Help me understand the long term effects of oil spills. It's more than obvious that oil spills have an immediate impact on areas directly effected.
But what are the true long term effects? I'm hoping to get help in gathering data to understand it fully, and I've identified 3 major target areas
to focus in on.
The 3 target areas are the Santa Barbara coastline, Galveston Bay, and the Persian Gulf. It just so happens that each is not only ideal, but
also provides 3 different regional scales for this study.
It could come about that I might need to depend on seafood in an area that I believed would be directly impacted by the current spill. This drove me
to attempt to understand the true effects. In the process I noticed many myths and perspectives I hadn't known before that. This prompted me to start
thread where I was quickly shouted down as some sort of Big Oil
shill. But I genuinely desire to understand the true threat level here, and in this thread I hope to keep it focused on productive facts, figures,
data and etc. In the process we'll all gain a better understanding of the current leak crisis.
So I have here 3 worst case scenario locations. The challenge: to identify the total extent of the environmental threats of each, and then the
actual long term impacts. Any and all data is the promised land, whether it shows negative or marginal impacts.
I've had an 'easy' enough time finding info about some of the incidents or variables affecting each area, but not as much luck finding hard data to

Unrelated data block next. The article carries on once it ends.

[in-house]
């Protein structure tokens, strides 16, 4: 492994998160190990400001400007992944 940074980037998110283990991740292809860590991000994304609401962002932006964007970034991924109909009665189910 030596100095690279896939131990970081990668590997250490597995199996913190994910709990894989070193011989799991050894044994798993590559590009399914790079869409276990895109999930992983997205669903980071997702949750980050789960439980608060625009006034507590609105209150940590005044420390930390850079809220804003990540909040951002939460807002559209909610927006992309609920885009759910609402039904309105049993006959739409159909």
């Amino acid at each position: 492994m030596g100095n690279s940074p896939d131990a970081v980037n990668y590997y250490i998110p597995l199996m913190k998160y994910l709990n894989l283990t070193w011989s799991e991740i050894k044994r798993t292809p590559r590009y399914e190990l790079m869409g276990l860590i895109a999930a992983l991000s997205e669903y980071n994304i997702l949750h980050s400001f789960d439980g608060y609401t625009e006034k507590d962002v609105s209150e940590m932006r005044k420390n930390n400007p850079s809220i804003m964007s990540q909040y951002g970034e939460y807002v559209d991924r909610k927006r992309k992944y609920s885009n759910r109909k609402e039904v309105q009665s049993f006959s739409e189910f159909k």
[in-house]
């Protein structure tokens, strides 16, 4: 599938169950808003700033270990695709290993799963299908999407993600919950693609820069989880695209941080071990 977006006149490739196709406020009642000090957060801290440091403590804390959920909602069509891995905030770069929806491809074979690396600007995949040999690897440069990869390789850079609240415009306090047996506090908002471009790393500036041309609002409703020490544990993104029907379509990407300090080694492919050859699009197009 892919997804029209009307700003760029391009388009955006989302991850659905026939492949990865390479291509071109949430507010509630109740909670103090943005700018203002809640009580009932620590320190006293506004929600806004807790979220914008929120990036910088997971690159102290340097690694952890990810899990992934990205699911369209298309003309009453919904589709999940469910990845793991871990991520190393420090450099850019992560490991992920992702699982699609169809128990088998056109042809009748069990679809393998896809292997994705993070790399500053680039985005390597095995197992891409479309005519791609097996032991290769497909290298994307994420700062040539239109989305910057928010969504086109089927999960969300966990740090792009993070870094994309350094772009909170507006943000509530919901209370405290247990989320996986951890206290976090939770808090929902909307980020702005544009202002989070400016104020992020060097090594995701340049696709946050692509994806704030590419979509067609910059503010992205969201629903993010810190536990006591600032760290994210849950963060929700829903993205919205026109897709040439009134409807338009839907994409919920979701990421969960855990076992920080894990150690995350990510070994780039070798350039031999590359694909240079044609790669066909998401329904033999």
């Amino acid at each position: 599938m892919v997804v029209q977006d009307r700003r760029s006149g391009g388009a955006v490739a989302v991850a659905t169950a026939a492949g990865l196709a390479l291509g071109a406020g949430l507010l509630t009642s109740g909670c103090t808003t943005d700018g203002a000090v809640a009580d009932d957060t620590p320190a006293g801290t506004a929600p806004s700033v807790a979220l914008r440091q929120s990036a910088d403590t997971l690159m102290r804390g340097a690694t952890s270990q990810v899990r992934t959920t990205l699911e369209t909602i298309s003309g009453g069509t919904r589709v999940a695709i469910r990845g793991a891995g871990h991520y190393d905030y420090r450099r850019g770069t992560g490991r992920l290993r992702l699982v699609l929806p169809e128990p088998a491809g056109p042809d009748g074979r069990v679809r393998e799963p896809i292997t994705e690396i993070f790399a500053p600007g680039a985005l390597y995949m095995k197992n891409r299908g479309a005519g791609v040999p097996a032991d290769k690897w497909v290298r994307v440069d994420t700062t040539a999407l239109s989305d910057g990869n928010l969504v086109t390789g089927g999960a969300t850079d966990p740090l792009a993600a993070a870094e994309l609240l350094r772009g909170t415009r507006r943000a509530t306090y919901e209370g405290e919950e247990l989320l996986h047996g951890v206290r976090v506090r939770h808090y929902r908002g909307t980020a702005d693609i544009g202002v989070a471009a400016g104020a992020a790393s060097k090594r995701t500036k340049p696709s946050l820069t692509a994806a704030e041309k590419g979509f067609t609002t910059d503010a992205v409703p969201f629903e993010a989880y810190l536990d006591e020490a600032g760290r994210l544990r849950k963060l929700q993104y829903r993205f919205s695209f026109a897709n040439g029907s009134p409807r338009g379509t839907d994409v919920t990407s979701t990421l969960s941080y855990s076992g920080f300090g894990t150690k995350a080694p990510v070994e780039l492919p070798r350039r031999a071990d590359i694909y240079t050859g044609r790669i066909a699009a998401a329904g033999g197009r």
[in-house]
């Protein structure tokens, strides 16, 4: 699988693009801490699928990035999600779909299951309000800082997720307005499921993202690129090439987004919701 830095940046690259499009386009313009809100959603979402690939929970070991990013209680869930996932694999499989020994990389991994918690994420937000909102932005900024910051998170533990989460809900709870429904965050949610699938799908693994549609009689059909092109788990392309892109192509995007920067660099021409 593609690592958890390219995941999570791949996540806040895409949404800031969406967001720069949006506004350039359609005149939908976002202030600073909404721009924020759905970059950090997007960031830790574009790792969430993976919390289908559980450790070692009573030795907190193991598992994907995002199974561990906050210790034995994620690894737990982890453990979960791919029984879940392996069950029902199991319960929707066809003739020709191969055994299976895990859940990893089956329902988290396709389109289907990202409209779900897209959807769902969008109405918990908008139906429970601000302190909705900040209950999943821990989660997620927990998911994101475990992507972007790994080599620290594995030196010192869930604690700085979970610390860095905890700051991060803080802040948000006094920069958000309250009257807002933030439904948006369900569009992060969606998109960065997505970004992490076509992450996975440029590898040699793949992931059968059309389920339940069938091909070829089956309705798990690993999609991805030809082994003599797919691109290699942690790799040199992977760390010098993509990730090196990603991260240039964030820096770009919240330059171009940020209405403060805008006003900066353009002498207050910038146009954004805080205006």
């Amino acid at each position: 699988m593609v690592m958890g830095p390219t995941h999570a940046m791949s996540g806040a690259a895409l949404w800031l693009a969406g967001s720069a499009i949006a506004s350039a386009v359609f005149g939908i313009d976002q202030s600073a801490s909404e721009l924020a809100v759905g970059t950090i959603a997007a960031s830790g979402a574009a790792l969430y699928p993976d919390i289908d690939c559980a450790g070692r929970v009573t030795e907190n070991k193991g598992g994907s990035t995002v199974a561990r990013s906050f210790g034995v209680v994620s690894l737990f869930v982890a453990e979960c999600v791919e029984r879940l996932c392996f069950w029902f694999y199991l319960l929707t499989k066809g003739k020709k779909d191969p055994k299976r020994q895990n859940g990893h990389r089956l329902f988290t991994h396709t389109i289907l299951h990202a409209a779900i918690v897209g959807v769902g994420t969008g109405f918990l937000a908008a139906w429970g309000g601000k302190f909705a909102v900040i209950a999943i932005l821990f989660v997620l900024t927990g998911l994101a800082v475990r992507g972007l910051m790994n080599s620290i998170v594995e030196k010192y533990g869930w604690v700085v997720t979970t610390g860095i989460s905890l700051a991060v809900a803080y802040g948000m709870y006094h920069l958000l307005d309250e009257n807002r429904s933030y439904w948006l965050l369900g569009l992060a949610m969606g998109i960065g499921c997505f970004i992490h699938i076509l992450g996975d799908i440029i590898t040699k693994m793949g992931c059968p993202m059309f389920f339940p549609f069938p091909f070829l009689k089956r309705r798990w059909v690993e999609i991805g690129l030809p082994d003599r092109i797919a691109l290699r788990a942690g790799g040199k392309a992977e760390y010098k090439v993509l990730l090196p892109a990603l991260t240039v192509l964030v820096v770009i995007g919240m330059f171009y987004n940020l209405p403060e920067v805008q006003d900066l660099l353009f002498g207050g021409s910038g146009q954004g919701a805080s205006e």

paint a portrait with. So to begin I will be mostly covering the threats, not the impacts.
#1: Santa Barbara, CA:
SB is home to the worlds largest Natural Oil Seep. It has had a constant flow of crude oil from under the oceans surface for thousands
years. So much so that it has formed multiple undersea "Asphalt Volcanos
Now, imagine 8 to 80 times the amount of oil spilled in the Exxon Valdez accident.
According to new research by scientists from UC Santa Barbara and the Woods Hole Oceanographic Institution (WHOI), that's how much oil has made its
way into sediments offshore from petroleum seeps near Coal Oil Point in the Santa Barbara Channel. Their research, reported in an article being
published in the May 15 issue of Environmental Science & Technology, documents how the oil is released by the seeps, carried to the surface along a
meandering plume, and then deposited on the ocean floor in sediments that stretch for miles northwest of Coal Oil Point.
Oil seeps occur naturally all along the coast of California, notably in the Santa Barbara Channel near Coal Oil Point. The widespread nature of
oil seeps in this area is well documented by early explorers and by coast-dwelling Chumash Indians.
The Coal Oil Point seep field offshore from Santa Barbara, California is a petroleum seep area of about three square kilometers adjacent to the
Ellwood Oil Field, and releases about 40 tons per day of methane and about 19 tons of reactive organic gas (ethane, propane, butane and higher
hydrocarbons), about twice the hydrocarbon air pollution released by all the cars and trucks in the county in 1990. The liquid petroleum produces a
slick that is many kilometers long and when degraded by evaporation and weathering, produces tar balls which wash up on the beaches for miles
This seep also releases on the order of 100 to 150 barrels of liquid petroleum per day. The field produces about 9 cubic meters of natural gas per